Then there’s taxes. Earned income tax rates have come down, and so have estate taxes with increased exemption amounts. Not so for capital gains taxes. Selling stocks with 60% or 150% gains must be invested in a far better vehicle since the seller might only have 68% of their capital remaining after the tax. This is particularly important as we age, and just a reminder, the step-up-in-basis rule survived the estate tax negotiations. Many readers have read my blogposts on the significant role of deferring taxation in generating long term wealth. Remember that holding a stock with a gain is not taxable. It’s only taxable when you sell. Holding the profit at death by not selling is never taxable since tax on gain is exempt at death (step-up rule). Selling stocks to position more conservatively only because of a lofty market might result in optional taxation, not merely premature taxation. Each sale wipes that slate clean, giving an incentive to stay put as long as possible, especially until death if possible. This is why each position needs the characteristic of possibly holding forever, a well-known maxim of Warren Buffett. Sell rarely! Links to two Segment tax/gain blogposts I wrote can be found here: Don’t just do something, stand there and The Cost of Realizing Gains Too Soon.
I’m not suggesting that stocks are poised for spectacular returns, nor are they doomed. I’m simply not prepared to offer a decent swap candidate; especially after taxes are considered. Additionally, the normal place to hide from stock volatility is the bond market. With the 10-year Treasury at 2.8%, that implies a P/E of 36x. That’s roughly twice the “price” of the SP500 P/E at 18-20 (depending on who you ask). If anything is expensive, it’s bonds. Most bonds also generate interest which is taxable every year and taxable at the maximum bracket (except muni bonds). Real estate is another place to hide, but real estate is less liquid than stocks, and has property tax and admin costs to bear. Higher interest rates make future development less practical, potentially hobbling the value of land. There are many reasons to like land, but it surely is not immune to rising rates, suffering from many of the same implications causing stocks to dislike higher rates.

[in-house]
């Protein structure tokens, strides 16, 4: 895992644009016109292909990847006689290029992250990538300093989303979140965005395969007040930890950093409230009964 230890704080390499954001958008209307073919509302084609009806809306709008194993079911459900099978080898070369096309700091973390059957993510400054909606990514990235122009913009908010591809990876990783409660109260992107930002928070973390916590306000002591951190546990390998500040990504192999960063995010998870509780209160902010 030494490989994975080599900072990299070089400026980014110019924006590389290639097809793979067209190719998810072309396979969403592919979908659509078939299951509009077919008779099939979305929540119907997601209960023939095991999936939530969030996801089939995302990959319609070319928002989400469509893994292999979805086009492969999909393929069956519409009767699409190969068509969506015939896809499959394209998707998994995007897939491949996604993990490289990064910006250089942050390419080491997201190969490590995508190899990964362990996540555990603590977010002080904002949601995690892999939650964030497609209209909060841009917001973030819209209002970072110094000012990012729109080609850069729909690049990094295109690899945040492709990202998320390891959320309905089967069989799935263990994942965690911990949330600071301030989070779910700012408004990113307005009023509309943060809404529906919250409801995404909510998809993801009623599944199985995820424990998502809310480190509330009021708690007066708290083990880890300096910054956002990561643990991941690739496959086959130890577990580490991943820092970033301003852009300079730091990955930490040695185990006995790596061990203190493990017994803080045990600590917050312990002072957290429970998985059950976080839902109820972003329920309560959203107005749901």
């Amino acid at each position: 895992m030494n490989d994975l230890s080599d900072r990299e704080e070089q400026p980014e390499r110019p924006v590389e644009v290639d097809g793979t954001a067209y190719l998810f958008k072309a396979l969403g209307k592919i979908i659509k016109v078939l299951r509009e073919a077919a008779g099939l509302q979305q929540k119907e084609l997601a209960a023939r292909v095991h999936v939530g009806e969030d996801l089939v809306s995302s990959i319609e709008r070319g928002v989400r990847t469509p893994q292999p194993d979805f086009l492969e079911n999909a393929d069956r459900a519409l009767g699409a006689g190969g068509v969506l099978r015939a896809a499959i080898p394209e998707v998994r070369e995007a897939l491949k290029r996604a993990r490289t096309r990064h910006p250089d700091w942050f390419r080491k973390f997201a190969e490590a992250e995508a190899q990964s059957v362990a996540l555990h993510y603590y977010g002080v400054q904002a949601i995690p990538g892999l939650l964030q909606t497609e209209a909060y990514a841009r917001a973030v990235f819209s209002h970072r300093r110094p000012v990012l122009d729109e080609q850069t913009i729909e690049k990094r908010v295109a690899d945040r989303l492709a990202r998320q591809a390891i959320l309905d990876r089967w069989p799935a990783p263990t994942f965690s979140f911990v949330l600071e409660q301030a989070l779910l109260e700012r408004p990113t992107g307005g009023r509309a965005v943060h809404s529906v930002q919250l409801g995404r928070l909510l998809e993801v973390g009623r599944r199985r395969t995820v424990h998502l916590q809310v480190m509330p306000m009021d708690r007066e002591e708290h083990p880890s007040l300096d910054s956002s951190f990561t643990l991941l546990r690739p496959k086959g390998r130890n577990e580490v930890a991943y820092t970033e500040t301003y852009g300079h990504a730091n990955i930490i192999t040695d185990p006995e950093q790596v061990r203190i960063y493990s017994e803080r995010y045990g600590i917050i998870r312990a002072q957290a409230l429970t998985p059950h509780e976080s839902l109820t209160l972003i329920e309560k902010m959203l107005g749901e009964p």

One last point. What if I came to you in October of 2007 and told you that the second most severe recession and second largest market crash in history were about to commence, and you had but one chance to make a swap, would you take it? Treasury bonds were a fantastic choice to sidestep the decade commencing just before the financial crisis. Ten-year Treasury bonds would have mostly immunized you from that horrific near-60% loss and paid 5% interest annually to boot through 2017. Yet, ten years later stocks have actually provided a better return by 25% more. That’s before you consider the capital gains tax you would have likely paid to exit your stocks and before you consider the income tax on bond interest is at least twice as high as the tax on stock dividends and gains. You would also be carrying another ten years of stock compounding and inching toward a tax-free step up. In the end, stocks have likely provided more than 2x return advantage all things considered, while even including a 60% loss along the way. Those are compelling reasons to stay put. Patience pays!
Segment is generally standing pat with its positions currently. We might have a change of heart if interest rates accelerate and we risk likely then-lower stock prices accordingly. But the trend in rates could shift between now and then, making a move now a near certainty to cost taxes and retarding of compounded gain, without the certainty of declining share prices to warrant that move. We are confident stock prices will recover from any setback, as they have proven time and time again.
Please see IMPORTANT DISCLOSURE information